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Today was St. Joseph Altar Cookie Day. For those who don't know, visitors to St. Joseph's altars (which will be held on Monday, March 19) are given a bag containing a holy card, a lucky (fava) bean, and an assortment of Italian cookies: usually iced fig bars, sesame seed cookies, and sweet-dough cookies in assorted flavors. I spent this afternoon rolling out all types of cookies and glazing ones that had already been baked. I turned out to have a knack for mixing the glaze, which consisted of powdered sugar, milk, and various flavored extracts -- almond, lemon, rum, and anise. It seemed easy enough to me, but of the eight or ten ladies* there, only I and Ms. Rosary, Goddess of the St. Joseph Altar at whose house we were doing the cooking, were able to get the consistency right. Perhaps it was because of my candy-making experience. I guess this sounds braggy, but in truth, since I don't believe myself to be good at very many things, I'm always thrilled to discover a new talent (however small).

One of the ladies reported that her family had gone to see Ricky Graham's cabaret show I Know What It Means last night and one of the images projected onstage was a photo of last year's Our Lady of Good Counsel St. Joseph altar, which they recognized by a card I'd made with pictures of Buddy Diliberto, Joe Casamento, and Mary Hansen, all of whom passed away in 2005. I am honored to think Ricky might have actually gotten the photo from this journal.

Also in attendance was an extremely articulate and charismatic seven-year-old boy named Hunter, who told me a horrible story: When his family was evacuating, they only had room in the car for one of their several outdoor cats, so they told him, "Hunter, choose your favorite." The cat he chose died six months later. What was that Harlan Ellison story where you could have memories surgically removed from your brain? I sometimes wish this technology existed.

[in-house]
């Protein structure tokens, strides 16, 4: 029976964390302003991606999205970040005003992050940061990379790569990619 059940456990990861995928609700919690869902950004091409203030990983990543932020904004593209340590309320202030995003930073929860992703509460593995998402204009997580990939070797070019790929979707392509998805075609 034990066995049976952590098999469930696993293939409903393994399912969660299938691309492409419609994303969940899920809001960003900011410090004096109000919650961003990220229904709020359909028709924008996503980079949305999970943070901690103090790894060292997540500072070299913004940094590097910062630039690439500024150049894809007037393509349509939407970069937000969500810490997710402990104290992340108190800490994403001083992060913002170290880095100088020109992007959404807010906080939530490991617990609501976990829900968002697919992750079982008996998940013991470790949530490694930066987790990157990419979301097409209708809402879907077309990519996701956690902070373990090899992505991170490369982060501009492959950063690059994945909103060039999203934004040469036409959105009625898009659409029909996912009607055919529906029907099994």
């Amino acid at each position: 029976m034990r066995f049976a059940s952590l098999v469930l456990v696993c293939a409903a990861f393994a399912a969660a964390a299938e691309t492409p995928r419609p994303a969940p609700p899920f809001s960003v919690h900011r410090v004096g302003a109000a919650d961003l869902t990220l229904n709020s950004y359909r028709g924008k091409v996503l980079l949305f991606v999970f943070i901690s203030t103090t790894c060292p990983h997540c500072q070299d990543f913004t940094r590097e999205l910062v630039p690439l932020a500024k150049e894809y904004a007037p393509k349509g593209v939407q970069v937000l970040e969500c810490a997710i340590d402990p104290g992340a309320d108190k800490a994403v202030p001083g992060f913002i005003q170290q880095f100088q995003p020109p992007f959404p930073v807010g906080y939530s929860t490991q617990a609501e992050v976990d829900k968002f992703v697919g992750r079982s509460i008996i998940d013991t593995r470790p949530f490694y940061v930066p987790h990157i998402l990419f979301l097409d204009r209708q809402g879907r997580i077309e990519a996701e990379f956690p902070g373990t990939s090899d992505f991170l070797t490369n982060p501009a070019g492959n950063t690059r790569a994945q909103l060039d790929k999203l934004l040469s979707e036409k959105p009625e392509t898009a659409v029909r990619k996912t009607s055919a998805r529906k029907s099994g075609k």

Now I'm home and making tuna casserole. For the past six months or so, I've been experiencing nostalgia for foods of my childhood that I never liked in the first place -- casseroles that contain cream of mushroom soup, Hamburger Helper (I blame Lisey's Story for that one), and the like.

Next Sunday I return to Ms. Rosary's to help fix the food that will be served at the altar: eggplant casserole, cardoons, red gravy (for spaghetti), and the like. Most of these women are twenty or more years older than me and they seem to have ten times the energy I do. My back hurts, but it doesn't seem to matter much; this year in particular I must work my non-Sicilian, non-Catholic ass off for St. Joseph.


*Though it's not an absolute, preparation of the food for St. Joseph's altars is traditionally done by women, so I go in drag ... or mufti, if you like, since I don't actually wear a dress.

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